Will Fantle, co-director of the institute said the proposed rules "saddle local and organic family-scale farmers with unnecessary and expensive prevention practices more appropriate for riskier industrial processing and distribution systems.

"And the draft rules fail to address a health-control strategy for the primary source of many of the fecal-generated pathogens — industrial-scale feedlots and livestock facilities," he added.

Sustainability impacted

In comments it submitted on the rule, the National Sustainable Agriculture Coalition (NSAC) said food safety goals should be advanced, but these rules will hurt sustainable agriculture and food systems.

"Our comments on the proposed regulations reflect the concerns of sustainable and organic farmers and food businesses that are pioneering farming practices and food supply chains to increase consumer access to healthy food, sustain the environment, and create new economic opportunities," said Ariane Lotti, NSAC's Assistant Policy Director.

As proposed, she said, the regulations will "severely restrict the use of sustainable farming practices, inhibit diversification and innovation in farming and short supply chains, and fail to provide workable, affordable options for family farmers."

Lotti said the proposed rule package fails to meet the intent of Congress for a "flexible approach that reflects different risks at different scales and supply chains."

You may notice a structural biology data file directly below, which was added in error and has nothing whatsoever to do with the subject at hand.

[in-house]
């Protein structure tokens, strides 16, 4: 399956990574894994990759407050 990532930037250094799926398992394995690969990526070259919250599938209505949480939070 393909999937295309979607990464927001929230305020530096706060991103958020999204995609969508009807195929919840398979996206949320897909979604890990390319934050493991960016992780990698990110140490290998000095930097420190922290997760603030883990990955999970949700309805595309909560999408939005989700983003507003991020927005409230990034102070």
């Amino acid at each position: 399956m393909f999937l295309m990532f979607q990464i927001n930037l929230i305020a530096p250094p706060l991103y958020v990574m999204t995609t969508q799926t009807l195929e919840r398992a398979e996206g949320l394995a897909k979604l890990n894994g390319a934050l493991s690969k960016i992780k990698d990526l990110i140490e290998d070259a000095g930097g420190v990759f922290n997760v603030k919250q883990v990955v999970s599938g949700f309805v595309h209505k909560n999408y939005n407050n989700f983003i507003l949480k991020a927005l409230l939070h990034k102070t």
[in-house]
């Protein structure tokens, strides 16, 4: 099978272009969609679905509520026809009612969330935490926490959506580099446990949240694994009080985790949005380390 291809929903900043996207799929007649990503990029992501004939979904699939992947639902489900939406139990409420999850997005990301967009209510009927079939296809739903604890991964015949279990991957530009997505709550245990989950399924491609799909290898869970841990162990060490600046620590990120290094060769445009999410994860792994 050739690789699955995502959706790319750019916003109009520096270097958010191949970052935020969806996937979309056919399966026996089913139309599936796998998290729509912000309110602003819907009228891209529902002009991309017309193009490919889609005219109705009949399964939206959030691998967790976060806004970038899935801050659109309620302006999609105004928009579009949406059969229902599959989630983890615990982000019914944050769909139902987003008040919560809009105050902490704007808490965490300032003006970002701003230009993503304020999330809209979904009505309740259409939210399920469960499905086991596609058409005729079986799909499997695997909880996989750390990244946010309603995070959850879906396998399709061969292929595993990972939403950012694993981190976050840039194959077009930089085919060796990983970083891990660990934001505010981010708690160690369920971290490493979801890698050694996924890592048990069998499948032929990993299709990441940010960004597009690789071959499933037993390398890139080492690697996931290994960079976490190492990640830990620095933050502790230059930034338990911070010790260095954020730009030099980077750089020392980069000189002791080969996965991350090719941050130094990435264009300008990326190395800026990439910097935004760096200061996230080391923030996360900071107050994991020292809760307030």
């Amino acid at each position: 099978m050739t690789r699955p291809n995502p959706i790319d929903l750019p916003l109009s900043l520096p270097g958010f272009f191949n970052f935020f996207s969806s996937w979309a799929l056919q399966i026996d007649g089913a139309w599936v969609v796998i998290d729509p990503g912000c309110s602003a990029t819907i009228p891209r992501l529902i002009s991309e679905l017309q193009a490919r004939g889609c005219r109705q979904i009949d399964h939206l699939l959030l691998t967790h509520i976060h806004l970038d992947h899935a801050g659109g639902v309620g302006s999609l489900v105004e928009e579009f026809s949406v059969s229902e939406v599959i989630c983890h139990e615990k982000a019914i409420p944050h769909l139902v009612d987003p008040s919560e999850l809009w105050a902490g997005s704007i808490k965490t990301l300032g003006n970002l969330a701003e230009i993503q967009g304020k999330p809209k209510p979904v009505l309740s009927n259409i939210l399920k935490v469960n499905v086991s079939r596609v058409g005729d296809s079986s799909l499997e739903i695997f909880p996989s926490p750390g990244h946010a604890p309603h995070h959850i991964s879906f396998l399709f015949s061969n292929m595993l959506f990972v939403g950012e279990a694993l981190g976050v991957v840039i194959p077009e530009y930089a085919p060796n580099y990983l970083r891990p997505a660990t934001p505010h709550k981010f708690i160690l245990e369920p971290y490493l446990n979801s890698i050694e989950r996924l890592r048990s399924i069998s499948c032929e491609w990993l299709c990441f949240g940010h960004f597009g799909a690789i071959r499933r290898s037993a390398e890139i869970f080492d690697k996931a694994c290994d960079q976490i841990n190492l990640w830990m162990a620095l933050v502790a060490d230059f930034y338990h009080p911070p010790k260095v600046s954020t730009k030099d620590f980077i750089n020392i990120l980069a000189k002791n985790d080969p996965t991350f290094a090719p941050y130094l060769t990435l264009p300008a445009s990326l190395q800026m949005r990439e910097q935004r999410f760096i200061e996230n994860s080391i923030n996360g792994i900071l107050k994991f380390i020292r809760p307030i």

Given the size and scope of serious problems in the proposed regulations and the lasting impacts they will have on the farm sector, NSAC joins the National Association of State Departments of Agriculture (NASDA) and the United Fresh Produce Association in urging FDA to issue a set of second proposed rules.

Throughout the comment period on these rules, FDA conducted listening sessions and farm tours to gather feedback and learn about how farmers and food businesses would be impacted by the proposals.

Lotti says she's grateful for that and hopes that in a second attempt at these rules the FDA will acknowledge that supporting "thriving local and regional food systems and ensuring a safe food supply are complementary, not competing goals."

At DATCP, Ingham said he feels that the regulations can be fixed. "I'm a pretty optimistic guy by nature. They'll get all these comments back and they'll have to pay attention to them.

"It may not be perfect, but it will be better."